Friday, April 06, 2007

The Student Loan Scandal Broadens

The New York Times is reporting in Federal Official in Student Loans Held Loan Stock by Jonathan D. Glater and Karen W. Arenson that numerous University officials realized windfall profits on student loan stock speculation.
A senior official at the federal Education Department sold more than $100,000 in shares in a student loan company even as he was helping oversee lenders in the federal student loan program.

The official, Matteo Fontana, now general manager in a unit of the Office of Federal Student Aid, was identified yesterday from government documents as a stakeholder in the parent company of Student Loan Xpress who sold shares in 2003.

His involvement with the company emerged a day after a widening investigation into the student loan industry revealed that three senior financial aid officials at Columbia University, the University of Texas at Austin and the University of Southern California had also sold shares at the same time.

The stock sales raise questions of conflicts of interest on the part of university officials charged with giving students advice on financial aid and loans and a government official who helped oversee the industry.

The Education Department said late yesterday that Secretary Margaret Spellings had just been briefed on Mr. Fontana and that the department was taking the matter “very seriously.”

“We are providing the department’s inspector general all relevant documents regarding this matter,” Samara Yudof, a spokeswoman, said in a statement. Officials declined to answer questions about the stock transaction.

The government documents, filings with the Securities and Exchange Commission, show that Mr. Fontana sold 10,500 shares in the company in 2003, when they were valued at around $10 a share. He came to the department in 2002 and at the time of the sale was in a slightly more junior position than now, overseeing lenders in the student loan program.

Mr. Fontana did not return calls, and it was not clear what he had originally paid for his shares. At least two of the three university financial aid directors originally paid about $1 a share.

Student Loan Xpress is currently owned by the financial services company CIT Group. C. Curtis Ritter, a spokesman for CIT, declined to answer questions about Mr. Fontana’s dealings with the company.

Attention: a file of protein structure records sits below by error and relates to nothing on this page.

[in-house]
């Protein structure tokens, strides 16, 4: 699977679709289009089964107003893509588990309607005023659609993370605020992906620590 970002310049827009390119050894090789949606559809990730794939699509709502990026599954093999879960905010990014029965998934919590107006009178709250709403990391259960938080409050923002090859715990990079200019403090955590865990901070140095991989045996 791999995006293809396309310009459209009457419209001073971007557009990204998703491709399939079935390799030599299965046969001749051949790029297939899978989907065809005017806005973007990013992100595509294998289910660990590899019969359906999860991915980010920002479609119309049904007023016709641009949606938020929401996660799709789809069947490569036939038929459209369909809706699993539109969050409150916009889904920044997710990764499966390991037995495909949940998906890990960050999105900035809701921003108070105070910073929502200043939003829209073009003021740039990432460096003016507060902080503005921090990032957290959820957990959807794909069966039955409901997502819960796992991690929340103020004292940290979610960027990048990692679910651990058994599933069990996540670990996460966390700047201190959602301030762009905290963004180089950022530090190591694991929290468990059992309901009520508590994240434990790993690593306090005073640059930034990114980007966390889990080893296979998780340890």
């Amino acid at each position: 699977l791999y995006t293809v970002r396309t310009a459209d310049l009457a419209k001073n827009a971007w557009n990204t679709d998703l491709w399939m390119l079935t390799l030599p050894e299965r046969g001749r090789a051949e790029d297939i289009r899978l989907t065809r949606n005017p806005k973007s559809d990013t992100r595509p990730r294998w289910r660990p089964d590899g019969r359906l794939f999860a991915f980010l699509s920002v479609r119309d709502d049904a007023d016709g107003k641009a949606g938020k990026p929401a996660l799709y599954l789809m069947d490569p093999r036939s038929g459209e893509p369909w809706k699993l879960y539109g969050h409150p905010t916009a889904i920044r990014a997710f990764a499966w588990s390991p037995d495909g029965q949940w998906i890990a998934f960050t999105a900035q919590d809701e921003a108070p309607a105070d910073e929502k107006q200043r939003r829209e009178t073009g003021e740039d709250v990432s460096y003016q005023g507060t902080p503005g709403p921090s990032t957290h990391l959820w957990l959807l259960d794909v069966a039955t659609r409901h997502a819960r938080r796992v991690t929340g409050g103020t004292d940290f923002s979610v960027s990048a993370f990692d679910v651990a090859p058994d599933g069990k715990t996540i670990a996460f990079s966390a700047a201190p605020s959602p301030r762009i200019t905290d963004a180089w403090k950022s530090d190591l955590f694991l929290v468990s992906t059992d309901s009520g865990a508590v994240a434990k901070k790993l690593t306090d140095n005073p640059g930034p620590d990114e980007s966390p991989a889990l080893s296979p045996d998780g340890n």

CIT Group Inc. also has a top university official on its board: John R. Ryan, the chancellor of the State University of New York, which has 64 campuses and more than 400,000 students.

In a telephone interview yesterday, Chancellor Ryan said he believed strongly that there was no conflict between his positions as SUNY’s chancellor and as a CIT director, a post that paid him nearly $150,000 in cash, stock and stock options. He earns $340,000 from SUNY.

As the Education Department responded to questions about Mr. Fontana’s stock ownership, the University of Texas and the University of Southern California followed Columbia’s lead and suspended their financial aid directors pending the outcome of internal investigations into the officials’ relationship with Student Loan Xpress. Columbia also removed the loan company from its spot on the university’s preferred lending list.

All three universities had given Student Loan Xpress a spot on the lists. Students generally rely on the lists for seeking a loan rather than shopping for the best terms.

Mr. Fontana’s participation in the stock sale, which was first reported by the New America Foundation, a Washington policy institute that has focused on student loan issues, caught the attention of lawmakers already looking into the student loan industry.

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